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Today’s top Florida stories
• Fort Myers News-Press ($): Nearly half of Florida’s ICUs are at least 90% full. “At least 45 hospital ICUs were at capacity, and 46 others had only one bed available in the units.”
• Orlando Sentinel: Florida reports 120 COVID-19 fatalities, its deadliest day of pandemic. “Florida reported 120 new COVID-19 fatalities on Thursday — the single biggest daily increase — pushing the death toll past 4,000 and coming after weeks of exploding coronavirus cases across the state.”
• News Service of Florida: State Sending $138 Million To Health Departments. “The Florida Department of Health announced Thursday that it is sending $138 million in federal pandemic funds to county health departments to hire epidemiologists, nurses and contact tracers.”
• Florida Politics: State to open dedicated drive-thru lanes for symptomatic people. “Results that under contract were supposed to take less than 48 hours can now sometimes take weeks to return results. But with dedicated lanes, opening next week in Miami-Dade, Broward and Orange counties, Gov. Ron DeSantis says people who already show symptoms of COVID-19 should be able to get results in the subsequent 72 hours.”
• WUFT News: Gainesville’s Earth Academy Day Camp Ends Early Due To Coronavirus Case Spike. “The Earth Academy day camp, which was supposed to run through the rest of the month in Gainesville, is instead ending Friday. The original reason for holding the camp even amid the COVID-19 pandemic was to assist families with the mental, social and physical wellbeing of their children.”
• WUFT News: From The Front Lines Podcast. “Sports Are Back, But Is Florida Ready With COVID-19 On The Rise?”
• Tampa Bay Times: Police in St. Petersburg to step back from nonviolent emergency calls. “Amid national and local calls for police reform, city and police leaders announced on Thursday that some nonviolent calls to police will soon be handled by social workers rather than uniformed officers.”
• WUFT News: Requests For Mail-In Ballots Are On The Rise In Alachua And Marion Counties. “(Marion County Supervisor of Elections Wesley Wilcox) reports that mail-in ballot requests were about 20% to 30% higher than usual in June, amounting to 8,000 to 10,000 requests just last month.”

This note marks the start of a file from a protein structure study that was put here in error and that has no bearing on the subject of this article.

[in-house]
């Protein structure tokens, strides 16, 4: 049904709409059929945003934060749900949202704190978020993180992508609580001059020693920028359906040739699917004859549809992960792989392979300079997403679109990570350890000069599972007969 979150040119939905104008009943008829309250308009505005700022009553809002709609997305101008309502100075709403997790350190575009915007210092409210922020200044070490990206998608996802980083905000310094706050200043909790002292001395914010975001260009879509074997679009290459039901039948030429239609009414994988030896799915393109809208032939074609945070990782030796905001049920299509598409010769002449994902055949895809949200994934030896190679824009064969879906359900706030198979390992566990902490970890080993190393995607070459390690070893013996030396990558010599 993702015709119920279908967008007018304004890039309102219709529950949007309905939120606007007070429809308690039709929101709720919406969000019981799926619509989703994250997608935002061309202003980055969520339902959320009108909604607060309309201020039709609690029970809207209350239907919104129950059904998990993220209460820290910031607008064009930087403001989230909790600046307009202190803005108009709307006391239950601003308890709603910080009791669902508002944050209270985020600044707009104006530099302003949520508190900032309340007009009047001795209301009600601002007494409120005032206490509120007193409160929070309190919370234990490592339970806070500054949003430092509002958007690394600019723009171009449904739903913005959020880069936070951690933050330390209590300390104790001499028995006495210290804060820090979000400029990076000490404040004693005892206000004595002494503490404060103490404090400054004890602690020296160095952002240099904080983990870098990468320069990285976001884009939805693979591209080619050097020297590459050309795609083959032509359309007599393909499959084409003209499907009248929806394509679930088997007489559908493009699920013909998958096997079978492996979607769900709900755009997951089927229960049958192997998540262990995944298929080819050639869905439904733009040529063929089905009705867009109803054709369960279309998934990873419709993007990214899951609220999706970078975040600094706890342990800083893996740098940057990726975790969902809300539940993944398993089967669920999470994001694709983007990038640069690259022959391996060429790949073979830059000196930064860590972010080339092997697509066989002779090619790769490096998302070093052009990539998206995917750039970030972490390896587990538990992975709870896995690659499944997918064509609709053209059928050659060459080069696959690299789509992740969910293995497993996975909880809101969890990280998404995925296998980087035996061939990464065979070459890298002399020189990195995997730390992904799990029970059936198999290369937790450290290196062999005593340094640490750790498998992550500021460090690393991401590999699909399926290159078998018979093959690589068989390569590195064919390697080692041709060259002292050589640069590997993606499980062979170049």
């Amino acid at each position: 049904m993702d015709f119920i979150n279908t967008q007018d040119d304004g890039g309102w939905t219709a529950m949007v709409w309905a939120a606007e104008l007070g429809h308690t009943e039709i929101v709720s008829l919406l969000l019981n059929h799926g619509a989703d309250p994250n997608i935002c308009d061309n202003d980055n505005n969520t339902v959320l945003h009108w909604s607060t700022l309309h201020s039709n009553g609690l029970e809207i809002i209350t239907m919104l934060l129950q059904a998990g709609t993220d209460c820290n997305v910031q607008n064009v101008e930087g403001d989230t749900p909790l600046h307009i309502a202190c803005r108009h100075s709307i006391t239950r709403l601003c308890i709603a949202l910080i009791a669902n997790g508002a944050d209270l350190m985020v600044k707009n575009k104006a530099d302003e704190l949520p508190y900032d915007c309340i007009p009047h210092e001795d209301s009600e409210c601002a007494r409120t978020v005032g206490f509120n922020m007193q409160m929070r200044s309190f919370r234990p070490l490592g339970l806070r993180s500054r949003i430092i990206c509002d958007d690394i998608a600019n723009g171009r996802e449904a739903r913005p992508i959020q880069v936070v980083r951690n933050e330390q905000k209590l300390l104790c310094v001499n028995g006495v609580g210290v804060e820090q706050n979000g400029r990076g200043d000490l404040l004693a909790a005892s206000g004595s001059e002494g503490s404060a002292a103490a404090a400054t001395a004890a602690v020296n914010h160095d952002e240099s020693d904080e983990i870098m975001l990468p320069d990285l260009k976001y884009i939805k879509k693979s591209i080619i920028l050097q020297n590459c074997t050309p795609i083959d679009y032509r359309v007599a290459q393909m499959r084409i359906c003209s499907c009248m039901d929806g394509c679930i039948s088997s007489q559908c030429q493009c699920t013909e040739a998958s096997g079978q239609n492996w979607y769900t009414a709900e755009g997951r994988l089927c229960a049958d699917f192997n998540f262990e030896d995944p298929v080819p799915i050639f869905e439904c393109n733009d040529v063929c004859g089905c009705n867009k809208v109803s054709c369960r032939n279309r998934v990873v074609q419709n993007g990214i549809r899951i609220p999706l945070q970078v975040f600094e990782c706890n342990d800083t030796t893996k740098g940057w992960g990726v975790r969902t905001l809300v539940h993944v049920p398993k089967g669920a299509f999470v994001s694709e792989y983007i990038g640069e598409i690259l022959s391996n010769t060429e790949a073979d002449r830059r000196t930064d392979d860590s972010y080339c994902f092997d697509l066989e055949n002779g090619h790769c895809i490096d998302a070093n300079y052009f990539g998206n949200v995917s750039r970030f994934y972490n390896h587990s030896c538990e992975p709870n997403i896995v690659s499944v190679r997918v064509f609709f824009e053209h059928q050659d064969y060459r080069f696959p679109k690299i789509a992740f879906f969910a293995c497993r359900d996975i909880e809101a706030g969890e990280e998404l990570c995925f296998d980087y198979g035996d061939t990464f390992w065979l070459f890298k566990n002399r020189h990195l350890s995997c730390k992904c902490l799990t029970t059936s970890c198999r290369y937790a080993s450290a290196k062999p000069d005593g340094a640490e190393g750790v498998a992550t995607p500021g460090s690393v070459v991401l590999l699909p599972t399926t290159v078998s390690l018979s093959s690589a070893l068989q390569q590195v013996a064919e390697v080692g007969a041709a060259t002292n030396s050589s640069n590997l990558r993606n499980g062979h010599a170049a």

• Gainesville Sun ($): Amazon to open Gainesville delivery station. “The opening of a new Amazon delivery station in Gainesville is expected to add hundreds of jobs and allow customers to receive packages faster.”
• St. Augustine Record ($): St. Johns County commissioner in ‘most critical’ condition because of COVID-19. “St. Johns County Commissioner Paul Waldron has been hospitalized and is in critical condition because of the coronavirus, according to his daughter.”
• Palm Beach Post ($): Why waterfront music fests may be stressing out local sea life and ruining their love lives. “The study, published last month in the journal Environmental Pollution, was conducted by researchers who were concerned about how sound from the high energy, low frequency Ultra Music Festival would affect the university’s experimental fish hatchery.”
• Florida Times-Union ($): Polar adventurer marks 100th birthday, 81 years after his first expedition to Antarctica. “Robert Johnson of Jacksonville is believed to be the last living member of any of Adm. Richard Byrd’s pre-World War II expeditions to Antarctica. At his 100th birthday party, Johnson reminisced about his three trips there.”
• WUWF: Dozens Of Inmates Test Positive For COVID-19 At Escambia, Walton County Jails. “Through contact tracing, over three dozen inmates at the Escambia County Jail recently have tested positive for COVID-19. The Walton County Jail is also reporting its first positive cases.”
• Orlando Weekly: Orlando director Jeremy Seghers to present ‘The Bacchae’ as drive-in theater. “Drive-in is increasingly the medium of choice for those who want to balance a love for the arts with social distancing caution. You’ve got drive-in movies, drive-in concerts and now, courtesy of Osceola Arts and local stage director Jeremy Seghers, drive-in theater is coming to Central Florida.”
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